These results may sound surprising, but they are in line with a growing body of research on stranded carbon assets, which are assets such as fossil fuels (oil, coal and natural gas) that will lose their value well before they're expected to. This can happen as a result of, say, market disruption (rapid advances in green technology like wind and solar polar or divestment) or government regulation (a carbon tax or stricter fuel economy standards). That latter is more likely because, even now, we have found way more fossil fuels than we could possibly burn without inviting long-term environmental disaster.
The Intergovernmental Panel on Climate Change's carbon-budget model, widely considered the most reliable, puts the budget for 2012-2100 at between 886 and 1119 gigatons of CO2. Total known fossil fuel reserves in the world, if burned, would add 2860 gigatons of CO2 to the atmosphere. Thus, simple math indicates that almost two-thirds of all known fossil fuel reserves must remain unburned if global temperatures are to remain habitable. And these are optimistic estimates. James Hansen of the Columbia Earth Institute and other leading scientists and economists argue that all extraction of coal and other unconventional fossil fuels, like the Canadian Tar Sands, must cease immediately and the extraction of conventional fossil fuels, like oil and natural gas, must be significantly pared down.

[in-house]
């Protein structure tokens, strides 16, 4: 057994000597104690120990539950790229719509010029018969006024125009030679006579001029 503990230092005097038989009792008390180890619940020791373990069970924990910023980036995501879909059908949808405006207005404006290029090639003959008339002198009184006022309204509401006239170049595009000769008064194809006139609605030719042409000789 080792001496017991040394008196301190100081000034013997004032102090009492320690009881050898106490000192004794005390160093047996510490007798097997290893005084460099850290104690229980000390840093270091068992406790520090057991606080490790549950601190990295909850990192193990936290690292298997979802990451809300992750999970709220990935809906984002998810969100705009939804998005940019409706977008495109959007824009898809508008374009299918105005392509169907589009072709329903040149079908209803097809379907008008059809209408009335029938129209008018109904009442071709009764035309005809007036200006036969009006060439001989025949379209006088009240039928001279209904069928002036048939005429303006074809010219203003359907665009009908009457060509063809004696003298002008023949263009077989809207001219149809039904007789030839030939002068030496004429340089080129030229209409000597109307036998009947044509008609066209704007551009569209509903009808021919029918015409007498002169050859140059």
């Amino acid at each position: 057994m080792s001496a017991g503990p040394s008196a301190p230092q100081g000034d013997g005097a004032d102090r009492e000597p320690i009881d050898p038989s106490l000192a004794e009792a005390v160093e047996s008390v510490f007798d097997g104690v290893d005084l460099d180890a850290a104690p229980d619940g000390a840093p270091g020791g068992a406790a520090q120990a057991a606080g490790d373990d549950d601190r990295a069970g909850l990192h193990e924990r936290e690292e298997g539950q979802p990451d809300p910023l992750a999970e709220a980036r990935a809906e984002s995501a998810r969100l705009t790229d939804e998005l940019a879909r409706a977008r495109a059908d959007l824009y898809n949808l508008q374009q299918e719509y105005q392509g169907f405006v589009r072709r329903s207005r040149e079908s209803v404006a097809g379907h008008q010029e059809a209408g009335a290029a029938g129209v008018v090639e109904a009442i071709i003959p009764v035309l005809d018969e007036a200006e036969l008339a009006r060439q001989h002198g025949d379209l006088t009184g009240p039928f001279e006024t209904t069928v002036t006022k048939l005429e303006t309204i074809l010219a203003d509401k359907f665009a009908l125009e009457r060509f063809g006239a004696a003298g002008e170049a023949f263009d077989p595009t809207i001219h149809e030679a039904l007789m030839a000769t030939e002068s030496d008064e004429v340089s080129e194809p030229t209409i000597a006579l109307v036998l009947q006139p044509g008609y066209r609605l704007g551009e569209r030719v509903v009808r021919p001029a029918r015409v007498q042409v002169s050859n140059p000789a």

Projects like the Keystone XL pipeline and other attempts to revive the U.S. economy based on fossil-fuel extraction are the equivalent of running up billions in debt and then running off to borrow more. The international community is already blowing through its carbon budget; the IPCC predicts that given “business as usual,” we’ll burn 1,000 gigatons of CO2 between 2012 and 2033, depleting the more conservative budget entirely and nearing the upper bound. We’ve already seen the consequences of temperatures growing by less than one degree Celsius, yet we’re on track to see them rise by more than six degrees by 2100. Our current trajectory tempts ecological and economic collapse, and yet, many are arguing that we accelerate the process.